Seventeen of his works, including The Grapes of Wrath (1940), Cannery Row (1945), The Pearl (1947), and East of Eden (1952), went on to become Hollywood films, and Steinbeck also achieved success as a Hollywood writer, receiving an Academy Award nomination for Best Story in 1944 for Alfred Hitchcock’s Lifeboat.

Morality for Beautiful Girls (No. 1 Ladies’ Detective Agency #3) by Alexander McCall Smith

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Date Published: November 12, 2002

Pages: 227

Source: Owned Books

Goodreads Synopsis: Botswana PI Precious Ramotswe investigates the alleged poisoning of the brother of an important government official, and the moral character of four beauty contestants. When her business has money trouble, and problems arise at her reliable fiance Mr J.L.B. Matekoni’s Speedy Motors, she finds he is more complicated then he seems.

Buy it here – Amazon India | Amazon US | Flipkart | The Book Depository | Add on Goodreads

My View: This year I have been in the mood for easy, quick reads and this series fits the bill. Plus it helps me get a couple of books read from my shelf. 😉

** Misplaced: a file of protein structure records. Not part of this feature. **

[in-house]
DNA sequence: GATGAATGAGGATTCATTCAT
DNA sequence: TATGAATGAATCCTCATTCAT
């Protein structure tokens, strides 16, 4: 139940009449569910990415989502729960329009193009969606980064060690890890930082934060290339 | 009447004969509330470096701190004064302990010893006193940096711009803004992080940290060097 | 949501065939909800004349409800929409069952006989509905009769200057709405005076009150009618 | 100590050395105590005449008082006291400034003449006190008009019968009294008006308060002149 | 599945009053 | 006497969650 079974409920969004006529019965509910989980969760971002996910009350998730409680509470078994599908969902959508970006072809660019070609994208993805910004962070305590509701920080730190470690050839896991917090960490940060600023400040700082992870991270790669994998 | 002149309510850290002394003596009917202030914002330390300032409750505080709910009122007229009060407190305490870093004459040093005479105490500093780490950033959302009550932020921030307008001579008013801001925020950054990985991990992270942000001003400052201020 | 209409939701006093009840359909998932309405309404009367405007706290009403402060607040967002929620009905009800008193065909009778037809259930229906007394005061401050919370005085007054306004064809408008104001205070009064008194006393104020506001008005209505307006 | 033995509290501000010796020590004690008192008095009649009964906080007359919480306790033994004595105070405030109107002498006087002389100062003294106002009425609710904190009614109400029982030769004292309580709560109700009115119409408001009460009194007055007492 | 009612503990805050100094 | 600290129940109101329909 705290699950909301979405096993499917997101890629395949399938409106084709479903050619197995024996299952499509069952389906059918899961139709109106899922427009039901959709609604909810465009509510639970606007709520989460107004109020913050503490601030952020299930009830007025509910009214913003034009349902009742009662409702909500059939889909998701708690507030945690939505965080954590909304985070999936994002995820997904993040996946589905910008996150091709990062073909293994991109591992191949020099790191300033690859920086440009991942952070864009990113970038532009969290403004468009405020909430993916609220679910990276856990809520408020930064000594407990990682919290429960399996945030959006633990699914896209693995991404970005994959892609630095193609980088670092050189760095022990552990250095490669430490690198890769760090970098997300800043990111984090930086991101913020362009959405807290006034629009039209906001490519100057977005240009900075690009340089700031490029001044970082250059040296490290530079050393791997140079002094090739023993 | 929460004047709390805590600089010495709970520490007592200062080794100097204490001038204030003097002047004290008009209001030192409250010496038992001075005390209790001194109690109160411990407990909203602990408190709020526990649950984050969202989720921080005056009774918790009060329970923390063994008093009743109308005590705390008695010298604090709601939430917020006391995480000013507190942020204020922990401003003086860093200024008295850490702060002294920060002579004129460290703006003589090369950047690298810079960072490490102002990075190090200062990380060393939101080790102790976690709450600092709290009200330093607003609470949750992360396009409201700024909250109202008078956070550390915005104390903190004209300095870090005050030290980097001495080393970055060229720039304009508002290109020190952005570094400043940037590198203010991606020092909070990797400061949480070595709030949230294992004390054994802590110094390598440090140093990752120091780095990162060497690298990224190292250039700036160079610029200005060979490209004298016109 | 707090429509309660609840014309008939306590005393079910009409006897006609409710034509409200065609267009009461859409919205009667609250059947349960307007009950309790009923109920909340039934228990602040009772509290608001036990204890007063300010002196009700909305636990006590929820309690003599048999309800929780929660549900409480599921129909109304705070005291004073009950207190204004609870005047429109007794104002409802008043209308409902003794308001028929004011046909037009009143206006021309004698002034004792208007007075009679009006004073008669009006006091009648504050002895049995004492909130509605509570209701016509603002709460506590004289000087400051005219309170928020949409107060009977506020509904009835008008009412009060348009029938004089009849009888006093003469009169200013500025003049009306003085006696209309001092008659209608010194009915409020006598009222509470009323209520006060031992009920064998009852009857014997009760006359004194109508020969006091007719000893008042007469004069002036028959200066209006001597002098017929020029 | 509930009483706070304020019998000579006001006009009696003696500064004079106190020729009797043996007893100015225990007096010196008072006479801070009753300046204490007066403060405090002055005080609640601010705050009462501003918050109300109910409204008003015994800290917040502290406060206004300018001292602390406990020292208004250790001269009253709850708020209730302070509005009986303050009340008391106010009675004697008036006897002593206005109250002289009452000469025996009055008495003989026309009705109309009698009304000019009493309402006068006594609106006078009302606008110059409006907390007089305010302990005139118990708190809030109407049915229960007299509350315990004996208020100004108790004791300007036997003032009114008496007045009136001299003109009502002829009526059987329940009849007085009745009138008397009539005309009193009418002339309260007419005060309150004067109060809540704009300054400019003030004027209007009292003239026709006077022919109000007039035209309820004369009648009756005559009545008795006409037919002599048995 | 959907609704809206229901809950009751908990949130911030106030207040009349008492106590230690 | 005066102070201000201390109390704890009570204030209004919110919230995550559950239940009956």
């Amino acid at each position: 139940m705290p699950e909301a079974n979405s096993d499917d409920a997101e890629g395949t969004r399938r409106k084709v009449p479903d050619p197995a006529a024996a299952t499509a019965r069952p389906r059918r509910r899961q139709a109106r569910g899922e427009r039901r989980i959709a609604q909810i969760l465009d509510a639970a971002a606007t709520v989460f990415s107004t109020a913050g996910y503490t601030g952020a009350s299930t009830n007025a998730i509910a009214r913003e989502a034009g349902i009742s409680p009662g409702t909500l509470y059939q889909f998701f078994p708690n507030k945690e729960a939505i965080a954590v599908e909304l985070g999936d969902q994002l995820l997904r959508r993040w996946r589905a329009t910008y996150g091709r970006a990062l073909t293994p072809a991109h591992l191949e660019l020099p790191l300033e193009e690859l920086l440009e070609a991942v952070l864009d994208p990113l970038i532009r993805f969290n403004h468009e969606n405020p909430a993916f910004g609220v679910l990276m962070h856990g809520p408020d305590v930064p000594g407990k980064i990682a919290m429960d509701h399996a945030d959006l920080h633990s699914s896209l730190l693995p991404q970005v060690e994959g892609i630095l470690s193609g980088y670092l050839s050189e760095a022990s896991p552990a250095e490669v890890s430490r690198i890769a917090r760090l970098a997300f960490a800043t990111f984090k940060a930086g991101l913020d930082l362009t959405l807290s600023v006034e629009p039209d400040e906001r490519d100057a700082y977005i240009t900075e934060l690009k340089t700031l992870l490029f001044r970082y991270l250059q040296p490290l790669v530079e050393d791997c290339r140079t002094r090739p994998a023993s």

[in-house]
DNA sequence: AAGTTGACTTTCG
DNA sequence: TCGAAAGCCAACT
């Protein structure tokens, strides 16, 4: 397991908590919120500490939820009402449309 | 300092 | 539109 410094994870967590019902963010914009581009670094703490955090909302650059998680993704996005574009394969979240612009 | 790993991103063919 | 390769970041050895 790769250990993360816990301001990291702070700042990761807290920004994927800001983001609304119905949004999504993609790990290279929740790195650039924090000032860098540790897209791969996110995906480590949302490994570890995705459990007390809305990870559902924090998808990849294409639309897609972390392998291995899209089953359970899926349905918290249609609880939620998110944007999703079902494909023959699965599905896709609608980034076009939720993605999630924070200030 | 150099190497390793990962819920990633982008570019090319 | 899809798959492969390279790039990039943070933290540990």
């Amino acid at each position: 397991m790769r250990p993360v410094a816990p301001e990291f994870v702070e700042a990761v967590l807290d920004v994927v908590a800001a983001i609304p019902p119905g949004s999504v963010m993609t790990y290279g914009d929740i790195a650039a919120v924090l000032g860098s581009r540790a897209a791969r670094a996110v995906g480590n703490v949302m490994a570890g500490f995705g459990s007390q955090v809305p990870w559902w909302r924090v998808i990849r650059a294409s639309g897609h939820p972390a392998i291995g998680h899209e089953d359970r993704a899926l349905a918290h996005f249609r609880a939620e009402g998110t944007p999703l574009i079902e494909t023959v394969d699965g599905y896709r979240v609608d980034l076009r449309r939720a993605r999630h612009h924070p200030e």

I applaud how the author subtly sneaks in important life lessons and observations about morality without sounding preachy or judgemental. This book had a lot going in it. A mystery that I couldn’t put my finger on (which is cool considering the mysteries in this series are usually easy-going and not difficult to unveil), several laugh out loud moments, as well as touching upon an important issue.

I also really liked how Mma Makutsi’s character got further chance to develop and astound us with her capabilities. This book was comparatively fast paced and there was one thing or the other going on. It never ceased to excite my interest and warmed me with its easy flowing language and hot cups of bush tea.  😀